David Brooks seemed to be having a coherency challenged moment during his latest scheduled conversation with fellow New York Times columnist, Gail Collins. First Brooks excused what Connecticut senatorial candidate Richard Blumenthal falsely claimed about being a Vietnam combat veteran as an "accident":
As for Blumenthal, my guess is he survives his little brush with mendacity. The Connecticut Democrat accidentally said he was a combat veteran, when in fact he never served in Vietnam. Could happen to anyone!
A moment later, Brooks reversed course and admitted that Blumenthal lied but, eh, no big deal:
The claim is dishonorable, but everybody expects politicians to lie. One of the odd perplexities of an angry moment is that expectations are so low, politicians end up surviving scandals that would kill them in happier times.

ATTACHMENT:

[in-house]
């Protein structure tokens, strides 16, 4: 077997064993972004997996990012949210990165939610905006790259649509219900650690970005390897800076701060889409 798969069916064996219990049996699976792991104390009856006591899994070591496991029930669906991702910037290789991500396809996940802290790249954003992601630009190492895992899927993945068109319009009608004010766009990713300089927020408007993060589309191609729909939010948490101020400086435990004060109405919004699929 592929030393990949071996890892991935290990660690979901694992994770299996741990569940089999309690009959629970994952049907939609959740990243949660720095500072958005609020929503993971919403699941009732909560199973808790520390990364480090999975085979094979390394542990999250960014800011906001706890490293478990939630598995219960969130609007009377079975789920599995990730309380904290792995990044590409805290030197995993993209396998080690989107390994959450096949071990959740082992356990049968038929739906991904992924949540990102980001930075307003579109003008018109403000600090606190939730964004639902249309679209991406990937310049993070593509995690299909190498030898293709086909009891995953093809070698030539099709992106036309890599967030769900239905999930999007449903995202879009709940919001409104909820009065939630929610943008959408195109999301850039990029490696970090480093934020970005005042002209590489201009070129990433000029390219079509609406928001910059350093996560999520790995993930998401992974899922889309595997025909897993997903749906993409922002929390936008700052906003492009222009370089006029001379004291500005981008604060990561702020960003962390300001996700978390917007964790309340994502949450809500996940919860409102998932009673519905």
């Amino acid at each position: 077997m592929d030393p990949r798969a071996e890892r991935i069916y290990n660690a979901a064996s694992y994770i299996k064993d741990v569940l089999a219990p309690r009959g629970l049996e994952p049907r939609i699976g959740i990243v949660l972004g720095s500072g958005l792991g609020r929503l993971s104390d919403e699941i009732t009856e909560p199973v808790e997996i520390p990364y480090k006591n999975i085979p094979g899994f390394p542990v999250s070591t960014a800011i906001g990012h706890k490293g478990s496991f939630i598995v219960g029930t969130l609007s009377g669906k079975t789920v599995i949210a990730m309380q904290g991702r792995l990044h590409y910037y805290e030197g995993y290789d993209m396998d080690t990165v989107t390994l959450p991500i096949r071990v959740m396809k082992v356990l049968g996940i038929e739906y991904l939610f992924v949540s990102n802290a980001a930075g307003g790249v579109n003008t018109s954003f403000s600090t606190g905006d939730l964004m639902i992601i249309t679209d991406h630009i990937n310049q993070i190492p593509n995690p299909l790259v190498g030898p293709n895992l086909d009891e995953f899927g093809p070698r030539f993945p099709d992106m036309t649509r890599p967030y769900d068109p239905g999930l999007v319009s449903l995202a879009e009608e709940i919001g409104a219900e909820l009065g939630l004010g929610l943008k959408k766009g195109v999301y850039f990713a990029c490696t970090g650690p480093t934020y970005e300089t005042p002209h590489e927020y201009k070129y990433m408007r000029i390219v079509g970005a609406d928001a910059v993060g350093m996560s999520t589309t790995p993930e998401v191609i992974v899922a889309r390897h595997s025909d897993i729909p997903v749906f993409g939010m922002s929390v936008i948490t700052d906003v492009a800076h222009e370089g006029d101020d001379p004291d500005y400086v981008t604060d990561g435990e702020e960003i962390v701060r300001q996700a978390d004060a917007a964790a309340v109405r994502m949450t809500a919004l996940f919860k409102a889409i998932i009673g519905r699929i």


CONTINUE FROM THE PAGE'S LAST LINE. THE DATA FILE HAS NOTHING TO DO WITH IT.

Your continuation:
So which is it, David? An accident or a lie? It all depends upon which of Brooks' sentences in the same paragraph you are reading.
This was one of those rare occasions when the normally irrational Gail Collins actually sounded more coherent than Brooks. She had an accurate and funny description of Senator Arlen Specter that made your humble correspondent chuckle:
And Arlen Specter! The Democrats in Pennsylvania were being asked to nominate an egomaniacal, opportunistic, 80-year-old, five-term incumbent who was a Republican until about three minutes ago, and made it very clear he had switched sides only because he thought it would be easier to get renominated as a Democrat. I know they’ve disappointed Joe Biden and Gov. Ed Rendell by picking Joe Sestak, the younger, cuter, always-Democrat Congressman who’s a former admiral, but gee …
Treasure this conversation, Gail. You finally made more sense than David Brooks who was both absurd and contradictory in the same paragraph.